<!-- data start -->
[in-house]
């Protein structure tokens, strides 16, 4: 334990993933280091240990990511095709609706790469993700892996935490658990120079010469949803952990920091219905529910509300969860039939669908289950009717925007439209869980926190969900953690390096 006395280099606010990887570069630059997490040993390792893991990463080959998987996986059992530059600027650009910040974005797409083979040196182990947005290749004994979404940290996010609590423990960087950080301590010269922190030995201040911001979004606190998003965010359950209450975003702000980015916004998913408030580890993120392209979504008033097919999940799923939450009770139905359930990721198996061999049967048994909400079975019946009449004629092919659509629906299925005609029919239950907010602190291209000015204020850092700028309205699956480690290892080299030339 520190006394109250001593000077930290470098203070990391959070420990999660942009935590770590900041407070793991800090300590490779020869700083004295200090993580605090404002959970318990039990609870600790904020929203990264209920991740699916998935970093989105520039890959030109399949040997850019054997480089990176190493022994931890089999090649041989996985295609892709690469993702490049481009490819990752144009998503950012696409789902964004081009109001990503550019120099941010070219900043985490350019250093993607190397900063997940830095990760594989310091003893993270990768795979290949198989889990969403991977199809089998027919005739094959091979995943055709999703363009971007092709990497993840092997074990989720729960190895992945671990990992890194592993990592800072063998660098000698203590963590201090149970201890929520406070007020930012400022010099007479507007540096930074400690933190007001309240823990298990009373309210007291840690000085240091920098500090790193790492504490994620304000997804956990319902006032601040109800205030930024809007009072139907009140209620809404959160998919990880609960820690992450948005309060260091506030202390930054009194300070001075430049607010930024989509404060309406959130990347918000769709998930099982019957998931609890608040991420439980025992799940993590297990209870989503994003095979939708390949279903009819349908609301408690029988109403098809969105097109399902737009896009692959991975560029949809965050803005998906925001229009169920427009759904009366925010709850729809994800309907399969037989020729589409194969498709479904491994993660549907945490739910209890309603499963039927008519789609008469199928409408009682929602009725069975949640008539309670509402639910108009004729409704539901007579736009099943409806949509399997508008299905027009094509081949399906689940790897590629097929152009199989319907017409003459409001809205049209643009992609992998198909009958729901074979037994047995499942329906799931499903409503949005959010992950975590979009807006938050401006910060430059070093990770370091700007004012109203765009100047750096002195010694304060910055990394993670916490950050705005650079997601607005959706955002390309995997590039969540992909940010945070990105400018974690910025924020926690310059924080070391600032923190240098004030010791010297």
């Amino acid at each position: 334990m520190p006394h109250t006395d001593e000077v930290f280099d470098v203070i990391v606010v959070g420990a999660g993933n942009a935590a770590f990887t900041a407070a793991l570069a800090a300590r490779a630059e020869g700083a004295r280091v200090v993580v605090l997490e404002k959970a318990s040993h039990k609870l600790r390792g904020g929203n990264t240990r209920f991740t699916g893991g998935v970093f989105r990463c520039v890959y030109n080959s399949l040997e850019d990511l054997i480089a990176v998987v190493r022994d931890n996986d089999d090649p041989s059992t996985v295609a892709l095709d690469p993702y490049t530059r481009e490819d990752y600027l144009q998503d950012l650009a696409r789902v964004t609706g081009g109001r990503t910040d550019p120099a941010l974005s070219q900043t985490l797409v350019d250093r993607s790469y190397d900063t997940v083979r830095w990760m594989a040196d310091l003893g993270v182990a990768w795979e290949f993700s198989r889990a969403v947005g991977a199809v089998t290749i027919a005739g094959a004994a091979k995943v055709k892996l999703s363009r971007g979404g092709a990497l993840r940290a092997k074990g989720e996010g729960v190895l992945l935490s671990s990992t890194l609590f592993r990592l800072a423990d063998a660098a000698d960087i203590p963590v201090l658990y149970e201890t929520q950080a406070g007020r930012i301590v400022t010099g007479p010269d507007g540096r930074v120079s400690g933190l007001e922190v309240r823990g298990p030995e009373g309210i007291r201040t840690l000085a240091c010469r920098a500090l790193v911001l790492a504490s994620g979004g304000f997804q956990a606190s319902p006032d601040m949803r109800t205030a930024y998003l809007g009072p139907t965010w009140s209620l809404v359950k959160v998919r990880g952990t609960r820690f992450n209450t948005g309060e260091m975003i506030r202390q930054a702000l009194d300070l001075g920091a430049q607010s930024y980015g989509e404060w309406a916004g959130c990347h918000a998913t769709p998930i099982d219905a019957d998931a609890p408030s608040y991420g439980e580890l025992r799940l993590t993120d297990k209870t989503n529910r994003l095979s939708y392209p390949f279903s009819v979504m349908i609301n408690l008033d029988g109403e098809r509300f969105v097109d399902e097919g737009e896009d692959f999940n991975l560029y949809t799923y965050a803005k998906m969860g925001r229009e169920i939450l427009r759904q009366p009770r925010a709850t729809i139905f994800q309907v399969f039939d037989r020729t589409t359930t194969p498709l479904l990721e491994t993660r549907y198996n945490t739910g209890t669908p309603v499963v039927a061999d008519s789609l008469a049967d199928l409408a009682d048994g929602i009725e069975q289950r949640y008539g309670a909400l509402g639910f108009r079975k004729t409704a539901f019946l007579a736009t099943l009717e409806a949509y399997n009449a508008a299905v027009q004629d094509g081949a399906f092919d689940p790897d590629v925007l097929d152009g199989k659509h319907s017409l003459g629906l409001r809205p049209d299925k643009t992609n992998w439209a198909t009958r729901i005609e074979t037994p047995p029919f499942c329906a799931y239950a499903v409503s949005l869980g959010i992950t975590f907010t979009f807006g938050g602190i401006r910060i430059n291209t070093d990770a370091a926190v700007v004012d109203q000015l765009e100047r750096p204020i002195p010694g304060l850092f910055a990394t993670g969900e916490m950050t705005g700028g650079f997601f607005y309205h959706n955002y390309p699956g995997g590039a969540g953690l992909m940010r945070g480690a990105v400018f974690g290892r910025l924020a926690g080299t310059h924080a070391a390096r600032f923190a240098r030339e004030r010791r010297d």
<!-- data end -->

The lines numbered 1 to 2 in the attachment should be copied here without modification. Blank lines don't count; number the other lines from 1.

[in-house]
């Protein structure tokens, strides 16, 4: 334990993933280091240990990511095709609706790469993700892996935490658990120079010469949803952990920091219905529910509300969860039939669908289950009717925007439209869980926190969900953690390096 006395280099606010990887570069630059997490040993390792893991990463080959998987996986059992530059600027650009910040974005797409083979040196182990947005290749004994979404940290996010609590423990960087950080301590010269922190030995201040911001979004606190998003965010359950209450975003702000980015916004998913408030580890993120392209979504008033097919999940799923939450009770139905359930990721198996061999049967048994909400079975019946009449004629092919659509629906299925005609029919239950907010602190291209000015204020850092700028309205699956480690290892080299030339 520190006394109250001593000077930290470098203070990391959070420990999660942009935590770590900041407070793991800090300590490779020869700083004295200090993580605090404002959970318990039990609870600790904020929203990264209920991740699916998935970093989105520039890959030109399949040997850019054997480089990176190493022994931890089999090649041989996985295609892709690469993702490049481009490819990752144009998503950012696409789902964004081009109001990503550019120099941010070219900043985490350019250093993607190397900063997940830095990760594989310091003893993270990768795979290949198989889990969403991977199809089998027919005739094959091979995943055709999703363009971007092709990497993840092997074990989720729960190895992945671990990992890194592993990592800072063998660098000698203590963590201090149970201890929520406070007020930012400022010099007479507007540096930074400690933190007001309240823990298990009373309210007291840690000085240091920098500090790193790492504490994620304000997804956990319902006032601040109800205030930024809007009072139907009140209620809404959160998919990880609960820690992450948005309060260091506030202390930054009194300070001075430049607010930024989509404060309406959130990347918000769709998930099982019957998931609890608040991420439980025992799940993590297990209870989503994003095979939708390949279903009819349908609301408690029988109403098809969105097109399902737009896009692959991975560029949809965050803005998906925001229009169920427009759904009366925010709850729809994800309907399969037989020729589409194969498709479904491994993660549907945490739910209890309603499963039927008519789609008469199928409408009682929602009725069975949640008539309670509402639910108009004729409704539901007579736009099943409806949509399997508008299905027009094509081949399906689940790897590629097929152009199989319907017409003459409001809205049209643009992609992998198909009958729901074979037994047995499942329906799931499903409503949005959010992950975590979009807006938050401006910060430059070093990770370091700007004012109203765009100047750096002195010694304060910055990394993670916490950050705005650079997601607005959706955002390309995997590039969540992909940010945070990105400018974690910025924020926690310059924080070391600032923190240098004030010791010297």